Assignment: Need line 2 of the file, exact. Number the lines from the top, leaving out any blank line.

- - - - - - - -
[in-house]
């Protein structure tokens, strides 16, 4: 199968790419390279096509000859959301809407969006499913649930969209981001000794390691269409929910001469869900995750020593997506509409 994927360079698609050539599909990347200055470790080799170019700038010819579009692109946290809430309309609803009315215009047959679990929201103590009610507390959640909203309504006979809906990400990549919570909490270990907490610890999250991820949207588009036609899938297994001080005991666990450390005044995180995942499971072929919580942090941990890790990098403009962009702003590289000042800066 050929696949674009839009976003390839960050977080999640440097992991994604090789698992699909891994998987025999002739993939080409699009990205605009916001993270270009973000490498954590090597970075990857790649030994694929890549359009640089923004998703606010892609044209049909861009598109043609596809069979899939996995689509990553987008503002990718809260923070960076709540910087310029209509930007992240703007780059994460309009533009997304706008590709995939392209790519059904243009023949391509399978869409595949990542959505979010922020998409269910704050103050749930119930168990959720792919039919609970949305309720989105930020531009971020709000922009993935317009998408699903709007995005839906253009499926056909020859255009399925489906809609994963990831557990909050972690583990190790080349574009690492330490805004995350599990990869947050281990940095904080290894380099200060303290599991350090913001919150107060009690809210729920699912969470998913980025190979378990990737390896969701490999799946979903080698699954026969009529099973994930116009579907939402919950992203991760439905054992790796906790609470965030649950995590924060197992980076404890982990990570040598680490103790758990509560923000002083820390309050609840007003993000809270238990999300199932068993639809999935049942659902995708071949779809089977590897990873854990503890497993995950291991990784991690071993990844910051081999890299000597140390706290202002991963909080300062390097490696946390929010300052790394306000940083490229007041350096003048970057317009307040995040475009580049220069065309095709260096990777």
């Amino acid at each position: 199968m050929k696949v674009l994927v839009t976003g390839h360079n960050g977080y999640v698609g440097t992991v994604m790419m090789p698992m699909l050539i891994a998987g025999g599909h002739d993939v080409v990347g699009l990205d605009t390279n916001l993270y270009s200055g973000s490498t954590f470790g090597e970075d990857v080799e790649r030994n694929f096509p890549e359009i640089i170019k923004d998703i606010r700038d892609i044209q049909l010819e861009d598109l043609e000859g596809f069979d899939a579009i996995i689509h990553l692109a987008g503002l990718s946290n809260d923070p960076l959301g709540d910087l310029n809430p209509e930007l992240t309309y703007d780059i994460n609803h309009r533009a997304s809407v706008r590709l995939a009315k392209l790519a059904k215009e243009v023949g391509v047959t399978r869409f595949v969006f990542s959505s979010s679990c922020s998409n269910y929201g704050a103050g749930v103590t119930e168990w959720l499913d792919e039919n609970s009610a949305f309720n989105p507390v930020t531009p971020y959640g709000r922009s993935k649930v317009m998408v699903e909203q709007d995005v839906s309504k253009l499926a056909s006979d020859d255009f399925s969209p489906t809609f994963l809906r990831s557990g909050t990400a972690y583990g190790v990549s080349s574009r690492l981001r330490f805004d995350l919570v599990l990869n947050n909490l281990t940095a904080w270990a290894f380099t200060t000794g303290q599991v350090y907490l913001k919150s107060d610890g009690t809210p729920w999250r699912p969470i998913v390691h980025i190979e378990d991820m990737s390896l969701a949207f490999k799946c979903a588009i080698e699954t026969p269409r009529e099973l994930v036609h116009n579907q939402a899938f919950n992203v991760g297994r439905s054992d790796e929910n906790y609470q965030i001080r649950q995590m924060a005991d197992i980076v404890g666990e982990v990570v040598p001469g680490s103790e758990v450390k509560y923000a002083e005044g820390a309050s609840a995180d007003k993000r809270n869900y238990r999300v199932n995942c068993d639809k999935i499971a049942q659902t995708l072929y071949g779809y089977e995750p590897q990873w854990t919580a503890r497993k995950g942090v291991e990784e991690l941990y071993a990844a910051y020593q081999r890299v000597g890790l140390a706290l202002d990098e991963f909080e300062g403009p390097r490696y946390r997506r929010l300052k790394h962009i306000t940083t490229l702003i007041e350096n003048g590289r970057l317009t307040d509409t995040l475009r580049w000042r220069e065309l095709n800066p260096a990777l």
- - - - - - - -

């Protein structure tokens, strides 16, 4: 199968790419390279096509000859959301809407969006499913649930969209981001000794390691269409929910001469869900995750020593997506509409 994927360079698609050539599909990347200055470790080799170019700038010819579009692109946290809430309309609803009315215009047959679990929201103590009610507390959640909203309504006979809906990400990549919570909490270990907490610890999250991820949207588009036609899938297994001080005991666990450390005044995180995942499971072929919580942090941990890790990098403009962009702003590289000042800066 050929696949674009839009976003390839960050977080999640440097992991994604090789698992699909891994998987025999002739993939080409699009990205605009916001993270270009973000490498954590090597970075990857790649030994694929890549359009640089923004998703606010892609044209049909861009598109043609596809069979899939996995689509990553987008503002990718809260923070960076709540910087310029209509930007992240703007780059994460309009533009997304706008590709995939392209790519059904243009023949391509399978869409595949990542959505979010922020998409269910704050103050749930119930168990959720792919039919609970949305309720989105930020531009971020709000922009993935317009998408699903709007995005839906253009499926056909020859255009399925489906809609994963990831557990909050972690583990190790080349574009690492330490805004995350599990990869947050281990940095904080290894380099200060303290599991350090913001919150107060009690809210729920699912969470998913980025190979378990990737390896969701490999799946979903080698699954026969009529099973994930116009579907939402919950992203991760439905054992790796906790609470965030649950995590924060197992980076404890982990990570040598680490103790758990509560923000002083820390309050609840007003993000809270238990999300199932068993639809999935049942659902995708071949779809089977590897990873854990503890497993995950291991990784991690071993990844910051081999890299000597140390706290202002991963909080300062390097490696946390929010300052790394306000940083490229007041350096003048970057317009307040995040475009580049220069065309095709260096990777």